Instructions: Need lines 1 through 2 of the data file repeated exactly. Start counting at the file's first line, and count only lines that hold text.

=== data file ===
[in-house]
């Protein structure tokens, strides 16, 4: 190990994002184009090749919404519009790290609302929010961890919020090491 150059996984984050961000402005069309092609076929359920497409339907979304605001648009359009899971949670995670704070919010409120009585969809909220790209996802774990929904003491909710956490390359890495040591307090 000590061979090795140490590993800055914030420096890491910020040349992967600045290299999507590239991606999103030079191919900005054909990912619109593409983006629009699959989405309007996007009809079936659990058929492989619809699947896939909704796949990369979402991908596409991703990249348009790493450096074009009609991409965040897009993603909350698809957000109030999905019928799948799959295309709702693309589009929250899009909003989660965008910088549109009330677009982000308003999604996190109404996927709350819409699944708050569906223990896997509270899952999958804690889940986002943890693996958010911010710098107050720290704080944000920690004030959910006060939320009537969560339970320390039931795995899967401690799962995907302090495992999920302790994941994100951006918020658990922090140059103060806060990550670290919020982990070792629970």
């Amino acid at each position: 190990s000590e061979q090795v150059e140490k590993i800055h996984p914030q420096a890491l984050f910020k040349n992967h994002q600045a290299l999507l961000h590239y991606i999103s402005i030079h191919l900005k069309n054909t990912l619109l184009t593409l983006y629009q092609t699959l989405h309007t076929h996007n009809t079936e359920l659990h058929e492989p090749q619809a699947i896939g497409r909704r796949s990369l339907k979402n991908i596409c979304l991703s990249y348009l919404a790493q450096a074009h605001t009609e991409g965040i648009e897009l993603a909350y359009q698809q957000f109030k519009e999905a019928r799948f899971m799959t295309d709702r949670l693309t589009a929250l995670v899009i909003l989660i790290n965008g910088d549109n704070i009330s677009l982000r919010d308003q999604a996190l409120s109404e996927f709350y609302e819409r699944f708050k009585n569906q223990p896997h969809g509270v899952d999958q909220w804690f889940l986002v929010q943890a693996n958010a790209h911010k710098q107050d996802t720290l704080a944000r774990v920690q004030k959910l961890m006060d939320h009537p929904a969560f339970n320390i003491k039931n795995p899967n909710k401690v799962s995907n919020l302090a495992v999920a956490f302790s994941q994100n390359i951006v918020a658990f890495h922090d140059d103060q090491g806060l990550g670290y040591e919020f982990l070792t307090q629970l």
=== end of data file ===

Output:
[in-house]
């Protein structure tokens, strides 16, 4: 190990994002184009090749919404519009790290609302929010961890919020090491 150059996984984050961000402005069309092609076929359920497409339907979304605001648009359009899971949670995670704070919010409120009585969809909220790209996802774990929904003491909710956490390359890495040591307090 000590061979090795140490590993800055914030420096890491910020040349992967600045290299999507590239991606999103030079191919900005054909990912619109593409983006629009699959989405309007996007009809079936659990058929492989619809699947896939909704796949990369979402991908596409991703990249348009790493450096074009009609991409965040897009993603909350698809957000109030999905019928799948799959295309709702693309589009929250899009909003989660965008910088549109009330677009982000308003999604996190109404996927709350819409699944708050569906223990896997509270899952999958804690889940986002943890693996958010911010710098107050720290704080944000920690004030959910006060939320009537969560339970320390039931795995899967401690799962995907302090495992999920302790994941994100951006918020658990922090140059103060806060990550670290919020982990070792629970």